One of you is likely to be captain of the ship for Florida’s Democrats come January 14th, when 1000+ party poobahs gather in Orlando to decide our future, so it seems appropriate to offer some objective advice from an independent source with significant experience but no vested interest in the outcome other than saving our nation from tyranny and despotism.
First, it’s helpful to remember that good decision-making begins with a clear perception of the situation in which you find yourself. Then – and only then – can you begin to consider possible courses of action, calculate which course is in your best interest, and finally, take that action.
This has been a challenge for the FDP for some time now, at least partly because the FDP has failed (refused?) to recognize its real place in the political zeitgeist. The FDP portrays itself as, and acts as if it were, a majority party — despite the fact that only about 38% of the voters in Florida are registered Democrats. While there may be a planet out there beyond the Milky Way where less than 50%+1 constitutes a majority, it is not this one.
Prior to the “Reagan Revolution” of the 1980s, Democrats did hold as large as a 4:1 majority among Florida’s registered voters. But about half of those registered back then as Dems were actually Dixiecrats: folks who supported candidates like George Wallace, who won 28.5% of the vote in Florida in 1968, just behind the 31% garnered by Hubert Humphrey. Most of the Dixiecrats had jumped to the GOP by the 1980s and stayed there. But that’s only half of the data tale.
Like most states, Florida has seen exponential growth among voters who choose to register with neither major party. Colloquially (and incorrectly) referred to as “independents,” these people now account for nearly 30% of Florida’s voters. The biggest chunk of them are registered as “NPA” (No Party Affiliation), but a lot of them are members of minor parties, ranging from Green and Libertarian to Ecology and Socialist Workers. (Those are all real names.)
Bottom line: 56% of Florida’s voters are NOT Democrats.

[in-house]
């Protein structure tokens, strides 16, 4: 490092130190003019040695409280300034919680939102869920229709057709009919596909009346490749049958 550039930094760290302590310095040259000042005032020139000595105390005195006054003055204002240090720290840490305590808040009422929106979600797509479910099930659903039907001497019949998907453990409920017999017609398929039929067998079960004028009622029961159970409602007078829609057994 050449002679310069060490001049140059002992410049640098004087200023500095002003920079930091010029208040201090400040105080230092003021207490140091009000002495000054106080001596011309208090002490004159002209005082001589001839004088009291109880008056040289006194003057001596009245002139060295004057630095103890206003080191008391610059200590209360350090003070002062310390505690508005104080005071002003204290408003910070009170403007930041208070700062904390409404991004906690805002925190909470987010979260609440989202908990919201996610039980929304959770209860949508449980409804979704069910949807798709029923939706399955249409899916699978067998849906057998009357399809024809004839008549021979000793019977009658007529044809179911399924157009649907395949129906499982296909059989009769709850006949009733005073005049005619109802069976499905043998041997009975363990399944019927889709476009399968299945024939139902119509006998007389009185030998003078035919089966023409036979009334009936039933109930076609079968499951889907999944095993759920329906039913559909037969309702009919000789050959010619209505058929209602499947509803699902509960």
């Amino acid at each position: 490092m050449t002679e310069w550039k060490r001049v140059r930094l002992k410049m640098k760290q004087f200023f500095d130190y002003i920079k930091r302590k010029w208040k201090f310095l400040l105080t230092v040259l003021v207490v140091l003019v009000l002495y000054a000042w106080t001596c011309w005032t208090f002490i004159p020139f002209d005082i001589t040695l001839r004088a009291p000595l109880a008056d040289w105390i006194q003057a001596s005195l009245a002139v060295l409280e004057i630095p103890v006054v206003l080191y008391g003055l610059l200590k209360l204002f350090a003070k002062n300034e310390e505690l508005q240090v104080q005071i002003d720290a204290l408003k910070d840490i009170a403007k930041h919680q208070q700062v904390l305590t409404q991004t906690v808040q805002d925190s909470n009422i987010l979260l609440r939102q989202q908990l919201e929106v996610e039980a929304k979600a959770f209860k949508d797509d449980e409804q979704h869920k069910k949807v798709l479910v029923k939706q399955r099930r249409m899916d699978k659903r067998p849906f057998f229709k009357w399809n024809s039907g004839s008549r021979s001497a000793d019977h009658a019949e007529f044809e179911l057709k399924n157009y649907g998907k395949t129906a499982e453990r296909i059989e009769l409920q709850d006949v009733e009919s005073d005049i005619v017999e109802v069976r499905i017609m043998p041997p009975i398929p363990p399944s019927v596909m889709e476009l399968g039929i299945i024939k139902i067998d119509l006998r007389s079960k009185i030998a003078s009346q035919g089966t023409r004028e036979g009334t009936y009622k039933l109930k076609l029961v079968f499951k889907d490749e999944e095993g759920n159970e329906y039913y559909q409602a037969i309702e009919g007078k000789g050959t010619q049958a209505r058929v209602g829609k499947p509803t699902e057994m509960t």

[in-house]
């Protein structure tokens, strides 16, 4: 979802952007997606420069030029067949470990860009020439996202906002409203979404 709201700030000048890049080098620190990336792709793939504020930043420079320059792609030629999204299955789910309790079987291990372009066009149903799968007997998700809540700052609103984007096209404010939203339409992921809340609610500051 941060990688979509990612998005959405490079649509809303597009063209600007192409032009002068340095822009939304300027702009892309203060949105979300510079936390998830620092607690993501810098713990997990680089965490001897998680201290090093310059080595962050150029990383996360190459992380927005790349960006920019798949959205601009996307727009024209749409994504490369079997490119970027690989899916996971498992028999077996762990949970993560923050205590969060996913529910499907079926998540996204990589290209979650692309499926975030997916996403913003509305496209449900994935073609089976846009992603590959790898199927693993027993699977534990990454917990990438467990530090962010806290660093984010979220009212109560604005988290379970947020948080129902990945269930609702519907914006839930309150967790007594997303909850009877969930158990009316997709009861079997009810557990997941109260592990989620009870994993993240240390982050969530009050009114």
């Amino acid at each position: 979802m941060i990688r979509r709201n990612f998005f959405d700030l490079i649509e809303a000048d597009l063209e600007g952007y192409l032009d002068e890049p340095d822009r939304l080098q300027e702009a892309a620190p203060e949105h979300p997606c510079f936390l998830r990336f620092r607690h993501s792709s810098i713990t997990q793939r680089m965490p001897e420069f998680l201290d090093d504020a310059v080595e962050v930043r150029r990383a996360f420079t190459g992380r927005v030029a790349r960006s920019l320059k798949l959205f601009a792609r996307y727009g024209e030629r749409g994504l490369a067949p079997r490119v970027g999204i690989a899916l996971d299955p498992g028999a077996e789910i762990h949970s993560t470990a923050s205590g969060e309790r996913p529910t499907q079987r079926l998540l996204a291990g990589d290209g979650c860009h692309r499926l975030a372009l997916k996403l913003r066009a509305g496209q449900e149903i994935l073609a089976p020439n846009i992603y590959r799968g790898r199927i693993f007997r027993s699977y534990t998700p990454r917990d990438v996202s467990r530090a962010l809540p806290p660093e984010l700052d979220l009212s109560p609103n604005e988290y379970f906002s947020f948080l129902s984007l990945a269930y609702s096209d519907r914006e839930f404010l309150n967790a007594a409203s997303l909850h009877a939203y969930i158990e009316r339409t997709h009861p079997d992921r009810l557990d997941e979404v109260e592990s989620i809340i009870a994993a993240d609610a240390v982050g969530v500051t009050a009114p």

Keeping those statistics in mind, the next number of note is 67, which is the number of counties in Florida.
In recent history – meaning the last 10-12 general election cycles – the pundits have decreed that all elections shall be won (or lost) in the Big Three and the I-4, i.e. Miami-Dade, Broward and Palm Beach Counties, and along the interstate between Tampa-St. Petersburg (Hillsborough-Pinellas Counties) and Orlando (Orange County). This flawed theory disregards reality as much as the hallucinatory notion of a Democrat majority. And here’s why.
Shortly after the debacle on November 8th, MTP Daily presented a “Data Download” segment that reported the TOTAL vote difference in Presidential elections 1992-2016 in several swing states.
In Virginia, with 20 million TOTAL votes cast between 1992 and 2016, the difference was 72,060. In Ohio, with 34 million total votes during that time, the difference was 68,864.
In Florida, with 50 million total votes across the seven cycles, the difference was 11,296.
That is not a typo.
Do the math and you’ll see that the difference translates to 168.6 votes per county. If just that many votes per county had gone the other way in the 61 counties not included in the Big Three/I-4 strategic theory, the total difference would be almost completely eradicated.
So here’s the objective advice from an independent source with significant experience but no vested interest in the outcome other than saving our nation from tyranny and despotism.
#1: Adopt a 67-county strategy. Turn-out in smaller counties is almost always higher than it is in the big counties, and it costs a lot less to run campaigns in those areas.
#2: Don’t ignore “independents.” It doesn’t matter how people are registered. What matters is how they VOTE. (See Donald J. Trump, 2016)
#3: Think purple. Florida never has been, is not now, and is not likely any time soon to become a “blue” state. Except in a few metro areas, you will find more center-right voters than center-left, and very few left of center.
There’s a lot more, but this is already over-long and the rest is for Dems’ eyes only, so we’ll close here and wish the best of luck to whichever one of you prevails. You will surely need it.
*IDYK: Steve and Al are the top contenders for the chairmanship of the Florida Democratic Party.